From reducing energy consumption to recycling waste, everyone seems interested in doing their part to help the environment. Green living conserves natural resources and reduces pollution, but it also has the practical benefit of saving money on your utility bills.
Actor and environmentalist Ed Begley, Jr. is a living testament to the power of going green. You probably know him best from his many roles in television and film, but he’s been an outspoken proponent of sustainable living for almost 40 years. He has written a book about his experience called Living Like Ed: A Guide to the Eco-Friendly Life.
The first consideration when building a greenhouse is to minimize the environmental impact on your site. The green development at Dell His Sur, just north of San Diego, does just that. For his focus on eco-friendly building practices and his commitment to protecting 60% of his development as open space, Del Sur has earned California’s highest environmental award.
Permeable paving of driveways, roads and parking lots is another way to limit environmental damage. Permeable pavements look and feel like concrete or asphalt, but allow rainwater to filter and percolate into the ground. This reduces runoff that can contaminate waterways and lower groundwater levels, reducing the need for costly storm drains and reservoirs.
Reuse and Recycle
Del Sur’s Ranch House is both a welcome center and an example of sustainable development. Due to the environmental impact of transporting building materials over long distances, much of Del Sur’s building materials were sourced locally. The walls of the ranch house are made of stone found on the property, and the wooden floors and ceiling beams are from the demolished structure.
Nonprofits like Reuse People are given buildings slated for demolition in exchange for tax credits. They then take it apart and resell the materials to fund their efforts. can.
Companies like California’s TerraMai specialize in turning high-quality timber from demolished structures into siding, flooring, and wood for woodworking. Many of them are made from old, slow-growing trees, so the wood is stronger and more stable than the wood produced today.
Some developers, like Marty Bhatia of OM Development, LLC in Chicago, are turning old, inefficient homes and apartments into energy efficient and environmentally friendly structures rather than tearing them down. Purchasers will also be provided with a manual explaining the building’s green features.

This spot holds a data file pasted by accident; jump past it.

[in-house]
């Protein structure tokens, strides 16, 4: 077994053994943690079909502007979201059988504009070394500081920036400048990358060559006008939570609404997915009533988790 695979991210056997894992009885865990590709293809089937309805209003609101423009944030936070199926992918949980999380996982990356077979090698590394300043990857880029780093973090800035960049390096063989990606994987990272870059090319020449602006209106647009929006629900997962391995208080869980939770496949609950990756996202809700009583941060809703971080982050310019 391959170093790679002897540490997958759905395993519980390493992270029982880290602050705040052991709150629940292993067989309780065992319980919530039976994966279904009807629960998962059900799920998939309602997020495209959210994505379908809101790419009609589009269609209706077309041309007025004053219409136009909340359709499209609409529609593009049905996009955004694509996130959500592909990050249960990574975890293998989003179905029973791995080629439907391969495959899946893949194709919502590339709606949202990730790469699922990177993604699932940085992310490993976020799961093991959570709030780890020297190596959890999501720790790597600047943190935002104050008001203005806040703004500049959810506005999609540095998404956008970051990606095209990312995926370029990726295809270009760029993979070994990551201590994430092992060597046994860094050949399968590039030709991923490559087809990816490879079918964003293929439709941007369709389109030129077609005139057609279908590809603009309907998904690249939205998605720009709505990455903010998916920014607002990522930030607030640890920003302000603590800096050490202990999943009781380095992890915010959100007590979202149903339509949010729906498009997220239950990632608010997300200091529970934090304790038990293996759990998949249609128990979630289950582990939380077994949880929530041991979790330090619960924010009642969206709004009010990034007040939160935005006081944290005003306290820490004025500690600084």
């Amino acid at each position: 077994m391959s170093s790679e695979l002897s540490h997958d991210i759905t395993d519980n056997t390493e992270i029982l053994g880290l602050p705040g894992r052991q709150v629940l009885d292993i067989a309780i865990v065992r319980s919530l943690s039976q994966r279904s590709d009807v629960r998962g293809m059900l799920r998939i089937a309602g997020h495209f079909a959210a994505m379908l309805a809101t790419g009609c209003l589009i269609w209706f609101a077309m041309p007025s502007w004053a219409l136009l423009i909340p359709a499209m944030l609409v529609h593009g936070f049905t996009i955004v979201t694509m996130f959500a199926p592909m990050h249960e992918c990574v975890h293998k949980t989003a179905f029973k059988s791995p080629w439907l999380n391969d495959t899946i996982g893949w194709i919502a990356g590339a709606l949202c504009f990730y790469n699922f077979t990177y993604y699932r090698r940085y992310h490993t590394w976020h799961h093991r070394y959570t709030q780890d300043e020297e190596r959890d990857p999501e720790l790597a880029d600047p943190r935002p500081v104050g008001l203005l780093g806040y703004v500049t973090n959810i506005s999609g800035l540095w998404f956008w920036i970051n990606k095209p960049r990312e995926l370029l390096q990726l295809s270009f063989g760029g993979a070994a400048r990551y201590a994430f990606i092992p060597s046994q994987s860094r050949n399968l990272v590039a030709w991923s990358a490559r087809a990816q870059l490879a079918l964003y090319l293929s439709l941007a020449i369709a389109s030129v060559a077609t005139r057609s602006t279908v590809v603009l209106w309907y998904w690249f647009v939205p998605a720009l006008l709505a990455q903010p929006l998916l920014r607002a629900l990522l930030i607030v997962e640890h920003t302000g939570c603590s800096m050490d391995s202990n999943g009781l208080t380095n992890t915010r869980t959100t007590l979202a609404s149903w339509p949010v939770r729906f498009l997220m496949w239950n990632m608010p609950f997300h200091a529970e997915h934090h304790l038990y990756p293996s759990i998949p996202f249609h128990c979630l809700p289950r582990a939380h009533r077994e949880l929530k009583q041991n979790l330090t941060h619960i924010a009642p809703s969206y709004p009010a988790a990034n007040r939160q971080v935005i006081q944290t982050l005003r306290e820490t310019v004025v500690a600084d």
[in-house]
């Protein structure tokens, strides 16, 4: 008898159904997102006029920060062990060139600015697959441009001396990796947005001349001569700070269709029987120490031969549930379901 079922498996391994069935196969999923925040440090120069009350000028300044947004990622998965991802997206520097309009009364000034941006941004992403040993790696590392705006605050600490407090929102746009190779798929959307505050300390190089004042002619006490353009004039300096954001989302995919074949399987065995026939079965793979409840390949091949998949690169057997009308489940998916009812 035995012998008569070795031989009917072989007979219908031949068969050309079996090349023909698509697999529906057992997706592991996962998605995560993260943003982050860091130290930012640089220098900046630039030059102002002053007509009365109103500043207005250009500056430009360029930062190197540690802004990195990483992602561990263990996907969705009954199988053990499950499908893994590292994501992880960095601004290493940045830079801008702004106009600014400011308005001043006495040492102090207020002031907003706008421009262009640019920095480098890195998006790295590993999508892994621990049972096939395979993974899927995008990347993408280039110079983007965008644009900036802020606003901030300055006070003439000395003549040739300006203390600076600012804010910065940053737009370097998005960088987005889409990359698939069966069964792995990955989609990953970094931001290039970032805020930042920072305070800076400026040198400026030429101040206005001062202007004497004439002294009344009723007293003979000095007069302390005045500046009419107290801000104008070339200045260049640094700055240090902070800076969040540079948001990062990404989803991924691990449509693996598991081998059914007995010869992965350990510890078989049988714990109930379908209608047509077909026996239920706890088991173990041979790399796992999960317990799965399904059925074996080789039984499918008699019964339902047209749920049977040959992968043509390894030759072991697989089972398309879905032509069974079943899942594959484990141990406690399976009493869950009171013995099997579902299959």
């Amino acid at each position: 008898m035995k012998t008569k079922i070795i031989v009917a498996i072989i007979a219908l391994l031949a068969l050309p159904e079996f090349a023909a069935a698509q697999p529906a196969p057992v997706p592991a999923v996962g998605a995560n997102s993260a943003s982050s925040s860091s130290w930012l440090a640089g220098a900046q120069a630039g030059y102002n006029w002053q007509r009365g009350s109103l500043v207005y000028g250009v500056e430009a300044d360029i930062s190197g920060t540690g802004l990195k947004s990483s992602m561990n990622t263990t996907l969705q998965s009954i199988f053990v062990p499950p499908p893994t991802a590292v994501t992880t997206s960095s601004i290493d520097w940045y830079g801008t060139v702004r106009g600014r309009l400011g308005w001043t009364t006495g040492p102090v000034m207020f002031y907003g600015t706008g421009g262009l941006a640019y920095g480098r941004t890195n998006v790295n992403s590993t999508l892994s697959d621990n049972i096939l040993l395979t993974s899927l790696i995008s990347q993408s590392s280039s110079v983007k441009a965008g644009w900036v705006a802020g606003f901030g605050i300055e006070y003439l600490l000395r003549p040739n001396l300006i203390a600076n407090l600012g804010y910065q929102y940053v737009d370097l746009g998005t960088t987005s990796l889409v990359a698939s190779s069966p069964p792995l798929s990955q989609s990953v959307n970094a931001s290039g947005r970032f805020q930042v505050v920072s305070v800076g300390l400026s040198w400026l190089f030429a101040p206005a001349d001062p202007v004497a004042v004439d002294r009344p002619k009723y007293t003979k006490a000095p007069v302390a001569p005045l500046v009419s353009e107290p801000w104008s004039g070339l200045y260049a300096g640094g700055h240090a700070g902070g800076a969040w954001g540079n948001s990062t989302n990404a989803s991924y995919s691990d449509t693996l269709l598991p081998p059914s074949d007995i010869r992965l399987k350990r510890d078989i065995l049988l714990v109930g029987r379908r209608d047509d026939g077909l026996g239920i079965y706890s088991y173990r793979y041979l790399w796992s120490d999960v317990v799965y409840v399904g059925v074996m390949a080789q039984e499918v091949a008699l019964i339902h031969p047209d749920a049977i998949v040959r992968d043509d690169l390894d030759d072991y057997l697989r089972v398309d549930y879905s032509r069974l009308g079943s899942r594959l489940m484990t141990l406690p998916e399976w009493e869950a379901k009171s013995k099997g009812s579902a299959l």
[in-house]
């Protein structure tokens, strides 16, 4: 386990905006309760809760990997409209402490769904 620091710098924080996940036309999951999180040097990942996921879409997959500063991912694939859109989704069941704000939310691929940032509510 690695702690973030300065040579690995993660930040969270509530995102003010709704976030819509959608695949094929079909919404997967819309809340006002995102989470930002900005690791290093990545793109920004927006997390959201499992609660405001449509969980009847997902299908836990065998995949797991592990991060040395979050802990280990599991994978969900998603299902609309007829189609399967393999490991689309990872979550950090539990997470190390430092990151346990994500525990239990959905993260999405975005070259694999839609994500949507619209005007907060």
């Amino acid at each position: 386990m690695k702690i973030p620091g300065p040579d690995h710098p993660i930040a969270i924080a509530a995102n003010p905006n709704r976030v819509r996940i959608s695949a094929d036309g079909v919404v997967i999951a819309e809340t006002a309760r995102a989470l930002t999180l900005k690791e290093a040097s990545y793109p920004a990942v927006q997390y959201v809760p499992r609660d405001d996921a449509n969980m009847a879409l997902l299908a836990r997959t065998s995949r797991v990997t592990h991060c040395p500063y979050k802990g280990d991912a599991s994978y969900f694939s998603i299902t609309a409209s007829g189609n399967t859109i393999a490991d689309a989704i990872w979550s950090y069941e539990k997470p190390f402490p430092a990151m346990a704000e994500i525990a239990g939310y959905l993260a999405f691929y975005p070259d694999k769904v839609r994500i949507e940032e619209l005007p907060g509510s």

Environmentally friendly building materials can be made from anything, including agricultural waste.
Environ Biocomposites manufactures a composite material made from recycled sunflower hulls known as Dakota Burl®. This composite does not emit harmful gases and can be used in many interior applications.
Kirei Board is an eco-friendly product manufactured in China from sorghum stalks after harvest. The lightweight panels have an interesting grain pattern and can be used for anything from cabinetry to flooring.
A family of four uses an average of 400 gallons of water per day, about 150,000 gallons per year.
The toilet uses the most water in the home. Older models require up to three times more water than newer high-efficiency toilets such as Kohler’s Persuade™ and San Raphael™. Replacing your existing toilet can reduce your home’s water use by as much as 10,000 gallons per year.
The shower is another big water guzzler. Save up to 20% when you replace your standard showerhead with a low-flow model like the Kohler MasterShower® Ecofficient™.
Adding a low-flow aerator to your kitchen or bathroom faucet can also help.
Another way to reduce water usage is to channel runoff from the roof into storage tanks that are used to water the lawn.
Some systems, such as Rainwater Management Solutions’ Deluxe Potable System, can even filter water for home use.
Even if you don’t have the budget to replace bathroom fixtures or install a rainwater collection system, you can reduce your water usage by simply fixing leaks, limiting shower times, and washing lots of clothes and dishes. can be reduced.
Read and watch Go Green, Part 2
For more information, visit the Going Green web page.
More tips for this episode
A simple solution by Joe Truini:
A simple test for air leaks is to slowly run a butane lighter over the edge of a door or window. If the flame bends or flickers, repair or replace the weatherstripping until it stabilizes. Keep flames away from curtains and other combustible materials.
Emily Barta’s best new product:
n:vision compact fluorescent lamp
n:vision’s CFL bulbs are Energy Star rated and use 75% less energy than incandescent bulbs while providing the same amount of light. They last about 10 times longer, saving you $40-50 over the life of each bulb. Choose a warm or soft white color temperature rating for a more natural looking light. Find out more at Home Depot.
Installing the programmable thermostat
I heard that installing a digital thermostat will reduce utility bills. TRUE? -Vicky of Spanish Fort
Installing a programmable digital thermostat allows the central system to reduce heating and cooling when the house is empty. This can save you up to 15% on your utility bills annually, but the actual amount depends on how you set it up and how long your home is vacant each day. If you have a heat pump, use one of the new hybrid thermostats designed to work with these systems.